The assembly's functions, including that of making subordinate legislation, in the main, transferred to the Welsh ministers upon separation. A third body was also established under the 2006 Act from May 2007, called the National Assembly for Wales Commission. It employs the staff supporting the new National Assembly for Wales, and holds property, enters into contracts and provides support services on its behalf.
The 2006 Act made new provision for the appointment of Welsh ministers. The First Minister is nominated by the Assembly and then appointed by Her Majesty the Queen. The First Minister then appoints the Welsh Ministers and the Deputy Welsh Ministers, with the approval of Her Majesty. The Act created a new post of Counsel General for Wales, the principal source of legal advice to the Welsh Government. The Counsel General is appointed by the Queen, on the nomination of the First Minister, whose recommendation must be agreed by the National Assembly. The Counsel General may be, but does not have to be, an Assembly Member. The Act permits a maximum of 12 Welsh Ministers, which includes Deputy Welsh Ministers, but excludes the First Minister and the Counsel General. Accordingly, the maximum size of the Welsh Government is 14.
2011 referendum on law-making powers
Functions and areas of competence
Following the "yes" vote in the referendum on further law-making powers for the assembly on 3 March 2011, the Welsh Government is now entitled to propose bills to the National Assembly for Wales on subjects within 20 fields of policy. Subject to limitations prescribed by the Government of Wales Act 2006, Acts of the National Assembly may make any provision that could be made by Act of Parliament. The 20 areas of responsibility devolved to the National Assembly for Wales (and within which Welsh ministers exercise executive functions) are:
- Agriculture, fisheries, forestry and rural development
- Ancient monuments and historical buildings
- Economic development
- Education and training
- Fire and rescue services and promotion of fire safety
- Health and health services
- Highways and transport
- Local government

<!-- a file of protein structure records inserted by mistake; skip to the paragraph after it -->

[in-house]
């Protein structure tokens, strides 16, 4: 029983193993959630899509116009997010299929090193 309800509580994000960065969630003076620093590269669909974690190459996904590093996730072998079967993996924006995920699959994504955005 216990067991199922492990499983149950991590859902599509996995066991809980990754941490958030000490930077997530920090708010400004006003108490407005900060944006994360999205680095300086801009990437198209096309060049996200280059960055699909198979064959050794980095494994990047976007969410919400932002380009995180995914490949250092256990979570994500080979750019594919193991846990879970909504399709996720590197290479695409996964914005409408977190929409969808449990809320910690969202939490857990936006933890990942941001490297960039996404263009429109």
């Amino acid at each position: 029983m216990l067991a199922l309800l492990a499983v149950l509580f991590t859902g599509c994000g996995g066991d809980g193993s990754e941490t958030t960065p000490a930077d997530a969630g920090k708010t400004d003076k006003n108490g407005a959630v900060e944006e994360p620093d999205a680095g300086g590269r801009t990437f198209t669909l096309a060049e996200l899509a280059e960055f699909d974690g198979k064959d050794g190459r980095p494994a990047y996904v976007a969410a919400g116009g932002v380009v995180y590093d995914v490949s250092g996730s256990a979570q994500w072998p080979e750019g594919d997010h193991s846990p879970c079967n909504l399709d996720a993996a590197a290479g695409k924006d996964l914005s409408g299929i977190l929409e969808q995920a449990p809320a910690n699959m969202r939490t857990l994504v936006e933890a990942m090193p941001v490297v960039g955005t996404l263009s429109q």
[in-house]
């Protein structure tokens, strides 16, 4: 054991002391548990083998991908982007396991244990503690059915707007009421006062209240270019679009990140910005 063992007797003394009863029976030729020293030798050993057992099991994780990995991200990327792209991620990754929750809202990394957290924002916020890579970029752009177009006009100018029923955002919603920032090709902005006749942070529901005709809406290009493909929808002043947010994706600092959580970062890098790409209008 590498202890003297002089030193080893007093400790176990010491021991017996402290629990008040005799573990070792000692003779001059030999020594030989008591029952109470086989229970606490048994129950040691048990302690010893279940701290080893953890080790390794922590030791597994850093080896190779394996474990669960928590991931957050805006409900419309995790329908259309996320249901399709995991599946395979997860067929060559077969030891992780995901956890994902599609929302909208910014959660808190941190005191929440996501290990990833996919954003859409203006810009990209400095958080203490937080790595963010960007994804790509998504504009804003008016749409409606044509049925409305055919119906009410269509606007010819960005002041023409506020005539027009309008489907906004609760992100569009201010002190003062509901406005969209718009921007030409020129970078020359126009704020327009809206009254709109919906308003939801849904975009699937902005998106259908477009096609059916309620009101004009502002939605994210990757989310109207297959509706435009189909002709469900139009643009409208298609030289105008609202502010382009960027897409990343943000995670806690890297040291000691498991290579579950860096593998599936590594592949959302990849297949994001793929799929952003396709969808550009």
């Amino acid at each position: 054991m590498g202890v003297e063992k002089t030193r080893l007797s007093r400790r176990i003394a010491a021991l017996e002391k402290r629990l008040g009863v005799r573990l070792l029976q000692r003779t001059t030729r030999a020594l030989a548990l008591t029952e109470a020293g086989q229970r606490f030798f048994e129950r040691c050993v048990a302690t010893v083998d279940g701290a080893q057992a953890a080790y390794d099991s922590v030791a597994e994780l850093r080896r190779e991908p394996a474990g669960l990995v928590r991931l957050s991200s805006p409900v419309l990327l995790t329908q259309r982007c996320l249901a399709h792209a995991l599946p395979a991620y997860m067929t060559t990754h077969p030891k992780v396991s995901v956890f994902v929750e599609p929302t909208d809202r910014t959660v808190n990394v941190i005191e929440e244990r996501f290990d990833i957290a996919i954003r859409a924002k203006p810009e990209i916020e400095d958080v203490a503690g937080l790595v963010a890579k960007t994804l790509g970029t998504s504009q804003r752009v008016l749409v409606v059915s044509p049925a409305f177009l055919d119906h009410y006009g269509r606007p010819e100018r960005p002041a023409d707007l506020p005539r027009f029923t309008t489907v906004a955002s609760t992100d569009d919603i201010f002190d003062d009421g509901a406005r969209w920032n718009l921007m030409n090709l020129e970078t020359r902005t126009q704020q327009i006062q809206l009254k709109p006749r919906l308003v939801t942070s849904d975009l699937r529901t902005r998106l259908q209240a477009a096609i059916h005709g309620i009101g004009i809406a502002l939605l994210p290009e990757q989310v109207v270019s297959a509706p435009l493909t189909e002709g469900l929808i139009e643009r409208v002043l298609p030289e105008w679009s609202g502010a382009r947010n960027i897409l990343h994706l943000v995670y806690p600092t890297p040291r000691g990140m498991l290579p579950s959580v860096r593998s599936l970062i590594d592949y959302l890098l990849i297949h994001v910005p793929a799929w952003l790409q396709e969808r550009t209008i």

- National Assembly for Wales
- Public administration
- Social welfare
- Sport and recreation
- Town and country planning
- Water and flood defences
- Welsh language
The Welsh Assembly Government was renamed Welsh Government (Llywodraeth Cymru) under the Wales Act 2014.
The Welsh Government also includes a civil service that supports the Welsh ministers. According to a report from 2014, there are over 5,000 civil servants working across Wales. The civil service is a matter reserved to the British parliament at Westminster: Welsh Government civil servants work within the rules and customs of Her Majesty's Civil Service, but serve the devolved administration rather than the British government.
The permanent secretary heads the civil service of the Welsh Government and chairs the Strategic Delivery and Performance Board.
The permanent secretary is a member of the Her Majesty's Civil Service, and therefore takes part in the permanent secretaries management group of the Civil Service and is answerable to the most senior civil servant in Britain, the cabinet secretary, for his or her professional conduct. He or she remains, however, at the direction of the Welsh ministers.
- Sir Jon Shortridge KCB (May 1999 to April 2008)
- Dame Gillian Morgan DBE (May 2008 to August 2012)
- Sir Derek Jones KCB (October 2012 to February 2017)
- Shan Elizabeth Morgan CMG (February 2017 to date)
- Office of the First Minister & Cabinet Office
- Office of the First Minister
- Cabinet Division
- European Transition Division
- International Relations Division
- Cabinet Office
- Communications Division
- London office
- Governance & Performance
- Corporate Governance & Assurance Division
- Constitutional Affairs & Inter-Governmental Relations Division
- Corporate Services Directorate
- Welsh European Funding Office (WEFO)